Some book bloggers read a very select number of genres for their site. I focus primarily, as you know, on young adult fiction, but I have really broad reading interests, which means that I love reading books from a variety of genres. Perhaps that is part of the reason that I’m so excited about the wide range of books I was lucky enough to receive for review over the last week, and hopefully, your interest will be peeked for one or more of these novels too. From YA fantasy and Gothic thrillers to historical YA fiction and sci-fi LGBT literature, I’m pretty sure there is just about something for every type of reader this week.
When I was a teen, I was obsessed with prison narratives, like Lorenzo Carcaterra‘s Sleepers and the film The Shawshank Redemption. I can’t really say what it was about these stories that spoke to me so intimately, but they did. Perhaps that why I jumped at the chance to read and review the first three books that arrived in my mailbox recently. The fantasy sequel to Catherine Fisher‘s bestselling Incarceron, called Sapphique. While this two-book series has been getting quite a bit of publicity, in case you haven’t heard of it, the story revolves around a character named Finn, who has been incarcerated in the living prison Incarceron for as long as he can remember. Incarceron is a prison like no other – larger, deeper, and impossible to escape from, or is it? Living in prison is hell under normal circumstances, or so I’m told, but Alexander Gordon Smith‘s trilogy about Furnace Penitentiary is more hellish than any teen could possibly imagine. It’s known as the world’s most secure prison for young offenders, which might be welcome news to the people living nearby this facility, but for Alex, who was convicted of a murder he didn’t commit, the impossibility of escaping anytime in his youth is unthinkable. In Lockdown: Escape From Furnace and Solitary: Escape From Furnace 2, Alex soon discovers that this prison is a place of pure evil, where creatures in gas masks stalk the halls, where giants in black suits drag inmates into the shadows, and where deformed beasts howl from the blood-drenched tunnels below. With a devil mastermind behind everything, Alex teams up with other innocent teens and some cold-blooded killers to do one thing – find a way out alive. Smith’s thrillers and Fisher’s fantasy novels appeal to me, but do they appeal to you?
For those who like sci-fi novels and who want to read about LGBT teens, then perhaps you’ll want to check out Nora Olsen‘s debut novel, The End. When World War Three breaks out, 17-year-old Julia is in Amsterdam and 14-year-old Marly is trapped in a prison for delinquent girls. Using their magic amulets to save themselves and those around them turns out not to be enough because nuclear war threatens the existence of the entire human race. Does anyone else have an amulet? Meeting one another and three other LGBT teens with amulets, these five girls and guys attempt to travel through time with the hopes of saving the world from destruction. Can they do it? Check out this book to see for yourself.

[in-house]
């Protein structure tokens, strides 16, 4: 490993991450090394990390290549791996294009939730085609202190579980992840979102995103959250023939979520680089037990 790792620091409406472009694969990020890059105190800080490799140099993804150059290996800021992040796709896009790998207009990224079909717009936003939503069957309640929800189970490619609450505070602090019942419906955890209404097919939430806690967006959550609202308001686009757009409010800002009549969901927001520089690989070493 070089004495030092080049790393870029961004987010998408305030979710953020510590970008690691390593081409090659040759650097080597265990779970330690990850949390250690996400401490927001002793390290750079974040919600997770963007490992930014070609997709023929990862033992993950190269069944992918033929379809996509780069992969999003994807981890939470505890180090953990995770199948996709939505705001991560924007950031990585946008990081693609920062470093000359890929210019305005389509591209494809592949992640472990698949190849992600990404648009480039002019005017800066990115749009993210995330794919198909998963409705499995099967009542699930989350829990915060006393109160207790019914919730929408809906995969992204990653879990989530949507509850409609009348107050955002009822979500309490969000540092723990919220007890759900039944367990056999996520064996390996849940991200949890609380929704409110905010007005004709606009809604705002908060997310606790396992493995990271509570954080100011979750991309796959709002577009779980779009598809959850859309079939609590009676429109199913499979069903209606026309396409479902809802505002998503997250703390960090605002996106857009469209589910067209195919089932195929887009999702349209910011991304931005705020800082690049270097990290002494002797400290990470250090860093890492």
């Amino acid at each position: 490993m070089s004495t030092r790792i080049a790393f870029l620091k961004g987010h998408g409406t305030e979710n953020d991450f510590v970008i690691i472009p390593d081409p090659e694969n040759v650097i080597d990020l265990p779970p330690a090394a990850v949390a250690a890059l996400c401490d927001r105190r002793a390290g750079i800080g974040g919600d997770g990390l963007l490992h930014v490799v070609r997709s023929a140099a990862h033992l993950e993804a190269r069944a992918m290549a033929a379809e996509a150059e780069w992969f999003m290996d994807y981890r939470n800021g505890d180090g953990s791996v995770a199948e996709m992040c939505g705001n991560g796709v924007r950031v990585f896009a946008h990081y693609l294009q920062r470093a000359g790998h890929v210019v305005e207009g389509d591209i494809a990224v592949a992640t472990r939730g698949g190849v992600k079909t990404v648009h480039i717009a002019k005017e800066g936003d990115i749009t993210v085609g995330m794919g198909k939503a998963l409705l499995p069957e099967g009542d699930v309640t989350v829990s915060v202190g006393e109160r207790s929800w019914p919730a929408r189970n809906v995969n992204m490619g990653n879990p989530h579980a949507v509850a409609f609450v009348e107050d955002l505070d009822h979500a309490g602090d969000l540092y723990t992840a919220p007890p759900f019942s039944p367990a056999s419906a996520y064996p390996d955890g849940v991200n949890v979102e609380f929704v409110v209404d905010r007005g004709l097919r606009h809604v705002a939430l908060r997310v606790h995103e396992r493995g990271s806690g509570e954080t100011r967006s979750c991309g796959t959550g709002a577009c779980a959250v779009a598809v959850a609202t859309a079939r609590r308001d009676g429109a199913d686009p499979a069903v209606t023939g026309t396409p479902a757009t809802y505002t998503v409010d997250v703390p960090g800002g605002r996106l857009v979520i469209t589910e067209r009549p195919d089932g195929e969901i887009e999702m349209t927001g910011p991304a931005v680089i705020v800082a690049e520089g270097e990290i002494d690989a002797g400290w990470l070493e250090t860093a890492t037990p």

Finally, I love reading historical fiction, so I’m really excited about two 2011 eBooks that I received for review recently. Elizabeth Laird‘s The Betrayal of Maggie Blair takes place in 17th century Scotland, a time where saying the wrong thing can lead to banishment or even worse. Maggie Blair is a 16-year-old girl, who is sentenced to death by hanging after being accused of witchcraft. Escaping to her uncle’s home was supposed to divert disaster, but instead she finds herself bringing trouble to her own family! Maggie must do everything in her power to save her uncle and his family, even if she risks her own life in the process. I’m also really looking forward to Saundra Mitchell‘s The Vesperine, which takes place in 19th century Baltimore. Amelia van den Broek is new to the city and all the charms that it has to offer, but her fun and games is interrupted by disturbing visions that come to her at sunset – visions that offer glimpses of the future. Soon people are calling on Amelia to hear prophecies about their futures, but her entire life is threatened by a budding, but forbidden romance with an artist. Mysterious and dark, these historical YA novels have my attention, but do they have yours?
Have you read any of these novels yet? Are you as excited about checking them out as I am? Let me know what you think, so we can squee a little together!